Organic Seed Alliance (OSA) and EcoFarm will host a one-day symposium in Pacific Grove, California, on January 25, 2017. The gathering will bring together farmers, chefs, grocers, wholesalers, plant breeders, and seed growers who have partnered to create new vegetable varieties that fill seasonal gaps, thrive in the field, and shine on the plate. A tasting featuring a range of these vegetable varieties will follow the discussion.
This is a unique opportunity for the entire organic seed supply chain – from field to plate – to learn what the vegetable variety needs are in the field and marketplace. For example, farmers will relay which varieties perform well for them, which are in need of improvement, and which can’t be found in a certified organic form (organic seed is a requirement in the organic rules).
This piece was written by Harwood D. Schaffer and Daryll E. Ray of the Agricultural Policy Analysis Center in Knoxville, TN, and re-published with permission.
In early December 2016, President-Elect Trump’s transition team sent a 75-item questionnaire to the US Department of Energy (DOE) that stirred up concern among the department’s employees and contractors (http://tinyurl.com/h3a63s4). Question 13 asked, “Can you provide a list of all Department of Energy employees or contractors who have attended any Interagency Working Group on the Social Cost of Carbon meetings? Can you provide a list of when those meetings were [held] and any materials distributed at those meetings, emails associated with those meetings, or materials created by Department employees or contractors in anticipation of or as a result of those meetings?”
We’re happy to announce the release of our most recent regional seed needs assessment. This new report details the organic seed needs of vegetable growers in Montana. The findings are based on a statewide survey conducted earlier this year as part of a bigger project to advance collaborative research, education, and outreach that results in more organic seed options for Montana’s growers.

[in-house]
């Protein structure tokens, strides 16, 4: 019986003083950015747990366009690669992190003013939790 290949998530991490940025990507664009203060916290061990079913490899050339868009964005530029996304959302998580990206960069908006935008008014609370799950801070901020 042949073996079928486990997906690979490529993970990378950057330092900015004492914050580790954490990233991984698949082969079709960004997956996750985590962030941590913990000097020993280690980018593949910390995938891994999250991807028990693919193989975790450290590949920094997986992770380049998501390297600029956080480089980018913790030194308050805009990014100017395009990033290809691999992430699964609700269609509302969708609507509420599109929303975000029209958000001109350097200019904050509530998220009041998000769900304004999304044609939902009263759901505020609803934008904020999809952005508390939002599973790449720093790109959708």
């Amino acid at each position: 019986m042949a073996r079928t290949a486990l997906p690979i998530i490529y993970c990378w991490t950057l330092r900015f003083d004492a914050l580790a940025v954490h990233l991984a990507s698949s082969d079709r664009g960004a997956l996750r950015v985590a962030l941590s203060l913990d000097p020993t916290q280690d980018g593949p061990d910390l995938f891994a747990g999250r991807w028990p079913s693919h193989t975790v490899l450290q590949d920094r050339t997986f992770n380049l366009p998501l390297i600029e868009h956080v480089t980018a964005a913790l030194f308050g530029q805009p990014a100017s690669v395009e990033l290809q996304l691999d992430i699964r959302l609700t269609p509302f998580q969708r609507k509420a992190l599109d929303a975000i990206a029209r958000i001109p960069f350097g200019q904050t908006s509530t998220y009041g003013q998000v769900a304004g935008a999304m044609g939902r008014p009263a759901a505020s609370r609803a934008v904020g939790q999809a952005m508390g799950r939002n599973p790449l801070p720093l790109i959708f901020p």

Organic acreage in Montana continues to increase alongside the national demand for organic products. In a five-year period (2007-2011), organic vegetable acreage in Montana experienced a five-fold increase. The National Organic Program requires that certified producers use organic seed when available. Although the organic specialty seed industry is growing, the supply is still insufficient to fully meet the diverse and regional needs of all growers.
“The supply is especially limited for vegetable seed adapted to Montana’s climate and environmental conditions,” says Karl Sutton, owner of Fresh Roots Farm in Polson. “This reality is a challenge, but also a tremendous opportunity for farmers who want to grow seed organically for their farm or the commercial market.”
Organic Seed Alliance (OSA) released a report today that details variety trial results for storage cabbages, storage onions, overwintering chicories, and overwintering purple sprouting broccoli. The trials were grown in multiple locations on the Olympic Peninsula from 2014 through 2016, with the goal of identifying which of these crop varieties perform best in this Washington region. The trial evaluations focused on agronomic, storage, and culinary qualities.
Washington agriculture excels in producing high-value specialty crops, especially vegetables, during the prime growing seasons, but the organic produce industry remains dependent on imported crops during the winter and early spring months. Farmers are eager to expand their production of overwintering and storage crops to retain customers throughout the winter. Chefs, produce retailers and the general public increasingly demand locally grown vegetables with exceptional flavor and culinary qualities all year long. The off-season represents a significant market opportunity to expand regional production of key vegetable crops.
OSA is in St. Louis this week for the fall meeting of the National Organic Standards Board (NOSB). The agenda includes a number of seed-related discussion documents and proposals, from strengthening the National Organic Program’s (NOP) guidance document on the organic seed requirement to clarifying excluded methods definitions and terminology. OSA will give a formal presentation on Friday that covers our State of Organic Seed, 2016 findings and emphasizes the important role of the NOP and NOSB in supporting more rapid progress in developing seed systems that are responsive to the needs of organic farmers. Find our comments here and follow our timely updates via Twitter.